Hopefully you've absorbed Part One of “Keys to Selling Success” (January 2006 SUPPLY HOUSE TIMES, page 168). If you've followed my articles in the past, then you know there are several topics pertaining to showrooms that I'm passionate about. Teaching and learning selling skills is one of them. Learning how to produce gross profit margins of 35% and more is another. A couple of others are: having a showroom business plan, showing and selling a diversity of product; treating the showroom as a separate profit center; marketing the showroom to everybody (trades and homeowners); having written job descriptions; doing a performance review at least annually; and having a compensation program that rewards good sales and margin productivity. I have a whole lot more, but these would probably be the most important ones.

In this article we're going to complete the review of what I believe are the main keys to selling success.

Last month I suggested that you should try and develop a number of positive sales senses and we listed a number of them.

At the same time you should be careful not to have any of the following negative sales senses:

  • The sense of fear
  • The sense of nervousness
  • The sense of rejection
  • The sense of procrastination or reluctance
  • The sense of justification and rationale
  • The sense of self-doubt
  • The sense of uncertainty
  • The sense of doom
  • The sense of “I'm unlucky”

Another big key to selling success is understanding the client's personality. There are all kinds: happy/sad; formal/informal; strong/weak; well informed/uninformed; quick/slow; nice/not so nice, etc. Below are some hints to help you deal with the myriad of personality types.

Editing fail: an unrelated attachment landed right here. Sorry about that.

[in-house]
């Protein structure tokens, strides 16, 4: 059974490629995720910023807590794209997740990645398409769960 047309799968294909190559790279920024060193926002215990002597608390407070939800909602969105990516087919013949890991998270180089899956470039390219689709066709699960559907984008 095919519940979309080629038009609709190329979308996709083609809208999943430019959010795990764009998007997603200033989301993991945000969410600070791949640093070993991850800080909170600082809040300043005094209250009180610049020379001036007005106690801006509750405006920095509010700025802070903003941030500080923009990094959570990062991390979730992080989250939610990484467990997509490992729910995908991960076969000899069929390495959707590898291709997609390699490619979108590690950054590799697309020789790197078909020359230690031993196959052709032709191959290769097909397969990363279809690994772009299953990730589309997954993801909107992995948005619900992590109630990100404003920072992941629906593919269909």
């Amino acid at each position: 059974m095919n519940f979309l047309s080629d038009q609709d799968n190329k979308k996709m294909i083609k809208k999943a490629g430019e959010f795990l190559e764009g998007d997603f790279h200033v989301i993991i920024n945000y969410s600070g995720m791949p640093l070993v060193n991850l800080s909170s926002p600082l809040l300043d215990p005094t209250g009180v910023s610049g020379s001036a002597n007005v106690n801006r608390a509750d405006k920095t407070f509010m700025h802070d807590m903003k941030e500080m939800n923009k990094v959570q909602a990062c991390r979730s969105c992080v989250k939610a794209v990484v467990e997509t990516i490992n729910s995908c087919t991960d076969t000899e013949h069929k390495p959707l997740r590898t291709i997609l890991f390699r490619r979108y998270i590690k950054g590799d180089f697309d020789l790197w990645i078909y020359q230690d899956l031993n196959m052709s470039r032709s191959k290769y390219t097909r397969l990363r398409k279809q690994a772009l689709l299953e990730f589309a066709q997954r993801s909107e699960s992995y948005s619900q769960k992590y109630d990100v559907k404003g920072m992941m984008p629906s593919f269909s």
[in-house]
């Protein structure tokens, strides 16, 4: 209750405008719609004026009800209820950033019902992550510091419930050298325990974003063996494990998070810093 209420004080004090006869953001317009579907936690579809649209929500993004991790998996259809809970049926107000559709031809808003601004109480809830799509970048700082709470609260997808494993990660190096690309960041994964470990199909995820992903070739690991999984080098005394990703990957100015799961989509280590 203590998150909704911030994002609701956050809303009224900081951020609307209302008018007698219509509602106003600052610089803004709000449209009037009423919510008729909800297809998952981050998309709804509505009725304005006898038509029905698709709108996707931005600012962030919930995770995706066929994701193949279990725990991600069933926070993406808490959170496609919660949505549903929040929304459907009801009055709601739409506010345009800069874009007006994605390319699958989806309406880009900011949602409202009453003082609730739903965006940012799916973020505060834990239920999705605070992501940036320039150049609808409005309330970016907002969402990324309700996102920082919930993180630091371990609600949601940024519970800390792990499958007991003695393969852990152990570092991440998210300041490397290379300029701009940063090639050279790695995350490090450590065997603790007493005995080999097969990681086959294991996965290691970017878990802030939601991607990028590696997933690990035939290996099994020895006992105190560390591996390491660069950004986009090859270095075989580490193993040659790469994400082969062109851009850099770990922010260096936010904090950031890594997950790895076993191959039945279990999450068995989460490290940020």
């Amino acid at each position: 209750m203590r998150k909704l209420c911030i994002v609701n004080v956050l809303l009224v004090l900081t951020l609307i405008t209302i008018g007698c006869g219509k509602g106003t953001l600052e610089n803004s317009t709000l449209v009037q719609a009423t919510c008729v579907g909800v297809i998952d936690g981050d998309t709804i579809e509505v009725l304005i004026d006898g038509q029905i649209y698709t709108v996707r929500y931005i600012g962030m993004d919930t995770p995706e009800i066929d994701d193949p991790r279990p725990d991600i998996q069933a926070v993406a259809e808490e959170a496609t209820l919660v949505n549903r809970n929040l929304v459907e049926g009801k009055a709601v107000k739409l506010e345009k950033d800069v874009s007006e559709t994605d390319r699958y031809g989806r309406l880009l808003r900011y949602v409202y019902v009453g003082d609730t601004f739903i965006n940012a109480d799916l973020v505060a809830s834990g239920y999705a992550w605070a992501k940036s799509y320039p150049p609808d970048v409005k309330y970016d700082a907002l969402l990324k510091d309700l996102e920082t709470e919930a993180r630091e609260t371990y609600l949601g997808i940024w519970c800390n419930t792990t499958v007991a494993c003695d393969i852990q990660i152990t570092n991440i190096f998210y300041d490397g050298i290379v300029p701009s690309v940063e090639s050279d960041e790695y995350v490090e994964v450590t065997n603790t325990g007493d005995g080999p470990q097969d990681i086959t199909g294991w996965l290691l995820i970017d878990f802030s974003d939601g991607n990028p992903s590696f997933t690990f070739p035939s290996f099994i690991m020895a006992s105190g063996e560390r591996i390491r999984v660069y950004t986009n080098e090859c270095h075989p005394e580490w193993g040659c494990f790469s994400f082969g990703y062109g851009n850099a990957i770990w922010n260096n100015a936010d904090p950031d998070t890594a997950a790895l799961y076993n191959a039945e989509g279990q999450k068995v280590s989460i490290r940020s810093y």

Learn to adapt to the client's personality and his or her means of communication. Be flexible.

You will not connect with everyone. Accept it!

If you can, turn a client over to a fellow salesperson if the two of you are just not clicking.

And while we're discussing client personalities, learning to be a good salesperson requires you to learn to deal with upset clients. Here are some guidelines you might follow:

  • Hear them out.
  • Make sure you understand the situation.
  • Ask questions to clarify if necessary.
  • Either ask them what they would like you to do to make the situation go away, or tell them what you would like to do to make them feel better.
  • Reach an agreement on what will be done and when it will happen.
  • Then do it in the timeliest manner possible!

Following is a list of more keys to sales success:

  • Have an open mind and be willing to learn new things.
  • Be a great listener. Use the Darlington rule of thumb: 2 ears and 1 mouth = 2/3 listening and 1/3 talking.
  • Forget what you want or will get from the sale and focus totally on what the client wants.
  • Build rapport and trust from the very first meeting and greeting. Continue doing this throughout the entire selling process.
  • Be honest - all the time.
  • Continually plant seeds and water them.
  • Always do what you say you're going to do.
  • Be well organized.
  • Be a great time manager.
  • Use good judgment and common sense.
  • Let your enthusiasm show. Enthusiasm is contagious - when you have it and when you don't!
  • Be well-rounded and well informed.
  • Be positive and upbeat - all the time!
  • Refer to Darlington's Seven Step Selling Cycle (“How To Sell In A Showroom,” SUPPLY HOUSE TIMES March 2000, page 82) and manage the sale one step at a time.


Just as there are keys to selling success, there are a number of sales errors that you need to avoid. Here are some that you should be aware of: